Matthew Baird’s Greenwich Street Townhouse Brings Meatpacking Style to the West Village
One of the things we love most about New York’s historic neighborhoods is that they each have their own distinct architectural style. So we were a little discombobulated (in a good way) when we saw Matthew Baird Architects‘s Greenwich Street Townhouse, which has infused the industrial, rough-edged style of the Meatpacking District into a traditional West Village-rowhouse streetscape.
When they embarked on the project, both the architect and the client sought a contemporary, reductive exterior design to contrast with the warm ambiance and simple materials of the 5,000-square-foot interior. Baird’s interest in prefabrication inspired the construction of the façade from a single piece of raw steel, which was lifted from a truck and bolted into place. When the 40′ x 14′ slab was transported, the inbound lanes on one level of the George Washington Bridge had to be closed!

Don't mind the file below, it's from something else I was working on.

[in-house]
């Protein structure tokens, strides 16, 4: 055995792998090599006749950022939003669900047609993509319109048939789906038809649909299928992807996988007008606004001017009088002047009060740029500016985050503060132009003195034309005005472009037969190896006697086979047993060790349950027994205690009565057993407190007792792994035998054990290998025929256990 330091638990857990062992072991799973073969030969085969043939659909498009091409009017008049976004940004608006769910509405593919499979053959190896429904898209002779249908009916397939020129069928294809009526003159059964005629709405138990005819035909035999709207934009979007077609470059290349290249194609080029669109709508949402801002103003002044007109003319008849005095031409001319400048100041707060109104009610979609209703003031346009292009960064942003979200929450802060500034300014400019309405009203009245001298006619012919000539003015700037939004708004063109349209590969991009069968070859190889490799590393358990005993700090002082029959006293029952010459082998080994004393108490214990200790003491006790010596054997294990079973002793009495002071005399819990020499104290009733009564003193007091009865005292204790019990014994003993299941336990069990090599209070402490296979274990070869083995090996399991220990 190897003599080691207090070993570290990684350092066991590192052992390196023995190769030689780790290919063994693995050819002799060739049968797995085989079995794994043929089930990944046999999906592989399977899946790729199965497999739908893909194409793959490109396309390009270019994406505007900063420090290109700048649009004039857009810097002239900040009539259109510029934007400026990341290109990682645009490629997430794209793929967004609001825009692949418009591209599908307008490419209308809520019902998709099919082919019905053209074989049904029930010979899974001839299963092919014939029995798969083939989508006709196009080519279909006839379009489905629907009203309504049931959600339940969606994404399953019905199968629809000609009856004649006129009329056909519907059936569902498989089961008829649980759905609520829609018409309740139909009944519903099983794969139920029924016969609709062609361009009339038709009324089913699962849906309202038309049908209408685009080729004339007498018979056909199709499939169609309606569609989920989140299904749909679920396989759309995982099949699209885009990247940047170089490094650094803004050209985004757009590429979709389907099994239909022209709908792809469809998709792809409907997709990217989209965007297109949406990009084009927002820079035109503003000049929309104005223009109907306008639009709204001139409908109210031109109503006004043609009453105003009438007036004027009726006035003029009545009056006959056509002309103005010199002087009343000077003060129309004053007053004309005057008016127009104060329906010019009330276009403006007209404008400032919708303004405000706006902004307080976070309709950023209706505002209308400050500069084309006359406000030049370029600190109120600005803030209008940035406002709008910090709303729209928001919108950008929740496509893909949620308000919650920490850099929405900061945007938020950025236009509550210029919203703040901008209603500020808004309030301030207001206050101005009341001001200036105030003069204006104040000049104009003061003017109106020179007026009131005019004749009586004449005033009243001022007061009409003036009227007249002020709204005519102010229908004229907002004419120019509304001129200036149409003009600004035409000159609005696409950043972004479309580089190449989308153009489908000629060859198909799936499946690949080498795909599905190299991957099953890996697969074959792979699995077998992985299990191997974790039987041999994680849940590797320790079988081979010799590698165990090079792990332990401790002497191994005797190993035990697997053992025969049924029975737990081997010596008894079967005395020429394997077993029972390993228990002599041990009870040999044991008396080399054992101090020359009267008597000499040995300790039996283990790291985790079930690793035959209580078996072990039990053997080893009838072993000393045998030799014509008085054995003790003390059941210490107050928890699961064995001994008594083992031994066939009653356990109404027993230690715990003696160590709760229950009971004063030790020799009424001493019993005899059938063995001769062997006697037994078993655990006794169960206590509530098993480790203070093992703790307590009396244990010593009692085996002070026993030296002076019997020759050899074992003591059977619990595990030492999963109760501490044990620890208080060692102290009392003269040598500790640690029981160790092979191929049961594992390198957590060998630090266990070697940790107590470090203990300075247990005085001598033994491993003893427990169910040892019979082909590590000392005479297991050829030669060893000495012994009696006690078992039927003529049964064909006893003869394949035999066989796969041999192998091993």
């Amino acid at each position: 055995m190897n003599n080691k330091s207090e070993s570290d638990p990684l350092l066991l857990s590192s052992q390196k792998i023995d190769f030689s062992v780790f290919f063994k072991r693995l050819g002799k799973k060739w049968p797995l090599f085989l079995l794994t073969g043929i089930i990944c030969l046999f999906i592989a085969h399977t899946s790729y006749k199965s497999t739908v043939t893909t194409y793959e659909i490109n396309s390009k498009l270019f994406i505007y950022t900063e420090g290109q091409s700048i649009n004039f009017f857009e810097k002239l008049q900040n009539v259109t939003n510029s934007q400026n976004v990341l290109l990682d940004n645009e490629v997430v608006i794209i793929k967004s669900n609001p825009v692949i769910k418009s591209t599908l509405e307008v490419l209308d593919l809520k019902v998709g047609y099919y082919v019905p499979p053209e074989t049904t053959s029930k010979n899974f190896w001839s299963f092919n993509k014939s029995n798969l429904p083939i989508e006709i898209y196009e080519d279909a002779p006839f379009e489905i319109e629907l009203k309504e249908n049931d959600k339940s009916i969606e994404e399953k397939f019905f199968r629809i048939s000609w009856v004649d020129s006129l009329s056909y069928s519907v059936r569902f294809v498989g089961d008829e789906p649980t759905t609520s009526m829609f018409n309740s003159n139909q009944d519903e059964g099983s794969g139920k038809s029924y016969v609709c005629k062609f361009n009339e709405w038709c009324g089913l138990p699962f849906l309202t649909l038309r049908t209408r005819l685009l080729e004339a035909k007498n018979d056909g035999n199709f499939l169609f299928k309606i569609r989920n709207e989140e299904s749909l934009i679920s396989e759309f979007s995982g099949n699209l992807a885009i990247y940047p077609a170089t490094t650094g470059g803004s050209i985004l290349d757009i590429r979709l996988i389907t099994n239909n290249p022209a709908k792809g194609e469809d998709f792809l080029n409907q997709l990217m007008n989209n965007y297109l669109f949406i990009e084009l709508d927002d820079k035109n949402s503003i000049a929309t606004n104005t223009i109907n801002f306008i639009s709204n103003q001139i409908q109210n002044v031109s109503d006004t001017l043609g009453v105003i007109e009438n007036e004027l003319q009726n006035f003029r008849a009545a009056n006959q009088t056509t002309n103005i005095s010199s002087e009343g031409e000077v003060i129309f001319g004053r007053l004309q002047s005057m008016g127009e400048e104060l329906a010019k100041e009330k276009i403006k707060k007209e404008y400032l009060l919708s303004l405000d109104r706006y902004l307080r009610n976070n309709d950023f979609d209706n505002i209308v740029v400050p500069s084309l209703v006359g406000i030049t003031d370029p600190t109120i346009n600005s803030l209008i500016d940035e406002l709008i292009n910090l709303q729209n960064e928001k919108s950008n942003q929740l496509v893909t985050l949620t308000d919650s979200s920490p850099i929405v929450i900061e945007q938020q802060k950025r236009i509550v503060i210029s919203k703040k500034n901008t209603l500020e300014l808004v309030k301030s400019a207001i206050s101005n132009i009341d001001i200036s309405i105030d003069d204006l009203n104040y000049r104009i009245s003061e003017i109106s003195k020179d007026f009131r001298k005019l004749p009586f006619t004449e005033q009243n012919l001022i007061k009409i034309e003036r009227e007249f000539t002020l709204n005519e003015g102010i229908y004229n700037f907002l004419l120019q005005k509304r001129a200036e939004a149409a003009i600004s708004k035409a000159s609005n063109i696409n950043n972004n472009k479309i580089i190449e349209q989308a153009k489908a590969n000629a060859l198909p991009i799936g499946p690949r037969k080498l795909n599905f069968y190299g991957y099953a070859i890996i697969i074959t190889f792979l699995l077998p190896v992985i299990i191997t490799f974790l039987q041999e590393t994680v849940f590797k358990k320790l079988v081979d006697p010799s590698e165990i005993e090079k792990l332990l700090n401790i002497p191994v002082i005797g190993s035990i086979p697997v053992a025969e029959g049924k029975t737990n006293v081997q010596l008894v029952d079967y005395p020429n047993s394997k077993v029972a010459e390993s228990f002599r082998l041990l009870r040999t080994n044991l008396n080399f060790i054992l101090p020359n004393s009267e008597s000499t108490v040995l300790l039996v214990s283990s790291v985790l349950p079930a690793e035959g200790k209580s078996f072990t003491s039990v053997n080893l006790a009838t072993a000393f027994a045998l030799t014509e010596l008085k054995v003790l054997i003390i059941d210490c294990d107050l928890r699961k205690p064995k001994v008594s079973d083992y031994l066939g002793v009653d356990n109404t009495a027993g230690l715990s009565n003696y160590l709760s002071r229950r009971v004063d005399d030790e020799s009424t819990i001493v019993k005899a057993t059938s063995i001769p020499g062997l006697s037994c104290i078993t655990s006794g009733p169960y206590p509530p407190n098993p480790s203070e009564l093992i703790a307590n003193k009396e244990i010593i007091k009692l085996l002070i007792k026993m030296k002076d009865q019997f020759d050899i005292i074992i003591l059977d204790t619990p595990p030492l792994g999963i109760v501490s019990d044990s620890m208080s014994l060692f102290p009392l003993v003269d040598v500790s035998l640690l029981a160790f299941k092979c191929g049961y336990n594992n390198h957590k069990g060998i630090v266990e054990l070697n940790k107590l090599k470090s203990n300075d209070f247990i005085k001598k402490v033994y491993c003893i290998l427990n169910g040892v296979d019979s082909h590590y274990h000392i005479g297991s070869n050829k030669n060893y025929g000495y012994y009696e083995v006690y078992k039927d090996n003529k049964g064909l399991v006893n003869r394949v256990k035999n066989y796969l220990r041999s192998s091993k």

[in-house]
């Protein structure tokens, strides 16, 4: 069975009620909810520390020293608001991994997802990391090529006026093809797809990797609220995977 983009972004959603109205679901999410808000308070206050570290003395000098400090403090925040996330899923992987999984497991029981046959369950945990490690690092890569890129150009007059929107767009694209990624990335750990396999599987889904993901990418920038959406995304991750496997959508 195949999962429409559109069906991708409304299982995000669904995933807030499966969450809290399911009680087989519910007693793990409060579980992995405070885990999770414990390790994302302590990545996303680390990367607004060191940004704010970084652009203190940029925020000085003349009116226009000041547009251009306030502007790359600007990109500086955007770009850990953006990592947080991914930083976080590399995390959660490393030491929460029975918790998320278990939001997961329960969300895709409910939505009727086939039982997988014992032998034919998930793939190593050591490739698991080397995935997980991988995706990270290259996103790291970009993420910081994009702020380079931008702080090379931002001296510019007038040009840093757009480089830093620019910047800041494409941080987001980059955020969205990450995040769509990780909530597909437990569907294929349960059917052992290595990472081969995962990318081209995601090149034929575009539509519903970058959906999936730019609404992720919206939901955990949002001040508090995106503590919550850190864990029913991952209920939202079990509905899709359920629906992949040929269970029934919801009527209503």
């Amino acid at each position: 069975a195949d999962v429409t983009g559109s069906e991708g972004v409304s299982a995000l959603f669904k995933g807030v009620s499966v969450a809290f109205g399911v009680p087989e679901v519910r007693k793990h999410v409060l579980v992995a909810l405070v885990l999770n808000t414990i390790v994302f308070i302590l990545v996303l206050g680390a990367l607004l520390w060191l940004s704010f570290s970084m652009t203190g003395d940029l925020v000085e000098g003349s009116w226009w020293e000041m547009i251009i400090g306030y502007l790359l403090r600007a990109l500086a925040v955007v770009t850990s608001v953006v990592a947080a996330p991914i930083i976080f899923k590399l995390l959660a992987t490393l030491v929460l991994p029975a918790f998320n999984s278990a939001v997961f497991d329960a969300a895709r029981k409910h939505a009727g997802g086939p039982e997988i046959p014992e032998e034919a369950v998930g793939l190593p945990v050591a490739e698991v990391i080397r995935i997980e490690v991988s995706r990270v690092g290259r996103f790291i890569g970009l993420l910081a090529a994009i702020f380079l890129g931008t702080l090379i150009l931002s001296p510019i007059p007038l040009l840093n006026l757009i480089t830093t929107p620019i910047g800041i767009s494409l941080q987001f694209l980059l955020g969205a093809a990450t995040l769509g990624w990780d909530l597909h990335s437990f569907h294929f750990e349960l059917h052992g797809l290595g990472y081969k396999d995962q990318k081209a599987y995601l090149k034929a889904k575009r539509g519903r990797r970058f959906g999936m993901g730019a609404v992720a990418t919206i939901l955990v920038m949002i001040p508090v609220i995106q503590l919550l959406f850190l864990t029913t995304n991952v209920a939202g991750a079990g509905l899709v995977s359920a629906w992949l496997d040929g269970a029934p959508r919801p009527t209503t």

Flanking the heavy steel façade are floor-to-ceiling, corner glazed windows that let in ample natural light while still maintaining privacy. The interior then opens to the east where there is a glazed, three-story curtain wall that includes a 12′ x 12′ door pane that folds back and transforms the deck and kitchen into one cohesive space. As if that wasn’t enough, more sunlight comes in through apertures in the slabs from a large roof skylight. A central feature of the home, the concrete stairs float in their openings and allow light to pass through to the floors below.
The Greenwich Street Townhouse was the first ground-up building by Matthew Baird, who previously worked in the offices of Mitchell Giurgola, Richard Meier, and Tod Williams Billie Tsien Architects before starting his own firm. He considers his designs “investigations into the unique material language of each project, tempered by a sensitivity to economic and environmental concerns.” The investigation on Greenwich Street yielded a never-before-seen building, mixing the character of two historic neighborhoods–not too shabby for a first go!
See more of Matthew Baird Architecture’s work here.
Images courtesy Matthew Baird Architecture